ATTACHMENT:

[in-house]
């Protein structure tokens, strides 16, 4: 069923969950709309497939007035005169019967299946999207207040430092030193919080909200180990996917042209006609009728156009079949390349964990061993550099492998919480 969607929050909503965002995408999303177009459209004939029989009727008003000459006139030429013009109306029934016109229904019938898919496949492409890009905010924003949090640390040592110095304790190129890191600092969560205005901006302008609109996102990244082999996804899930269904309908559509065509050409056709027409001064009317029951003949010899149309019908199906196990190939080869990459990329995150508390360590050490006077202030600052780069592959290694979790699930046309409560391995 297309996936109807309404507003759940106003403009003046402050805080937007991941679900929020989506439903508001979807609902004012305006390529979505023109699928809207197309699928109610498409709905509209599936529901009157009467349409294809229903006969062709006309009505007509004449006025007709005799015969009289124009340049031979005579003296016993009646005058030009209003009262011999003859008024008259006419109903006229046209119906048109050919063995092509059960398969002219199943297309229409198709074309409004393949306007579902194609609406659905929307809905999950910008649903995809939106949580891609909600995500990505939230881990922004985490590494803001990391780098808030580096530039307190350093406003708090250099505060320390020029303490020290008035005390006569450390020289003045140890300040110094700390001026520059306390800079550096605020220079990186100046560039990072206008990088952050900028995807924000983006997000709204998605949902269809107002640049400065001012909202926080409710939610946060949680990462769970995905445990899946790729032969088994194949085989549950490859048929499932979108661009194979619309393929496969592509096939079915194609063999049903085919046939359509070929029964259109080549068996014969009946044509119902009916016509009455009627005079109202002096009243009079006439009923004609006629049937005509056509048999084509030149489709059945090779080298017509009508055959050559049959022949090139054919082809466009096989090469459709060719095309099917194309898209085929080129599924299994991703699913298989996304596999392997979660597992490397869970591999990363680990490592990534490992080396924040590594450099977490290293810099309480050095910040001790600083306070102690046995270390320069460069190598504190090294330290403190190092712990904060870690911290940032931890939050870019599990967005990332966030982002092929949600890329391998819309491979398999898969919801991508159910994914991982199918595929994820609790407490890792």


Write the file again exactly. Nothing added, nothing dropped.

[in-house]
């Protein structure tokens, strides 16, 4: 069923969950709309497939007035005169019967299946999207207040430092030193919080909200180990996917042209006609009728156009079949390349964990061993550099492998919480 969607929050909503965002995408999303177009459209004939029989009727008003000459006139030429013009109306029934016109229904019938898919496949492409890009905010924003949090640390040592110095304790190129890191600092969560205005901006302008609109996102990244082999996804899930269904309908559509065509050409056709027409001064009317029951003949010899149309019908199906196990190939080869990459990329995150508390360590050490006077202030600052780069592959290694979790699930046309409560391995 297309996936109807309404507003759940106003403009003046402050805080937007991941679900929020989506439903508001979807609902004012305006390529979505023109699928809207197309699928109610498409709905509209599936529901009157009467349409294809229903006969062709006309009505007509004449006025007709005799015969009289124009340049031979005579003296016993009646005058030009209003009262011999003859008024008259006419109903006229046209119906048109050919063995092509059960398969002219199943297309229409198709074309409004393949306007579902194609609406659905929307809905999950910008649903995809939106949580891609909600995500990505939230881990922004985490590494803001990391780098808030580096530039307190350093406003708090250099505060320390020029303490020290008035005390006569450390020289003045140890300040110094700390001026520059306390800079550096605020220079990186100046560039990072206008990088952050900028995807924000983006997000709204998605949902269809107002640049400065001012909202926080409710939610946060949680990462769970995905445990899946790729032969088994194949085989549950490859048929499932979108661009194979619309393929496969592509096939079915194609063999049903085919046939359509070929029964259109080549068996014969009946044509119902009916016509009455009627005079109202002096009243009079006439009923004609006629049937005509056509048999084509030149489709059945090779080298017509009508055959050559049959022949090139054919082809466009096989090469459709060719095309099917194309898209085929080129599924299994991703699913298989996304596999392997979660597992490397869970591999990363680990490592990534490992080396924040590594450099977490290293810099309480050095910040001790600083306070102690046995270390320069460069190598504190090294330290403190190092712990904060870690911290940032931890939050870019599990967005990332966030982002092929949600890329391998819309491979398999898969919801991508159910994914991982199918595929994820609790407490890792």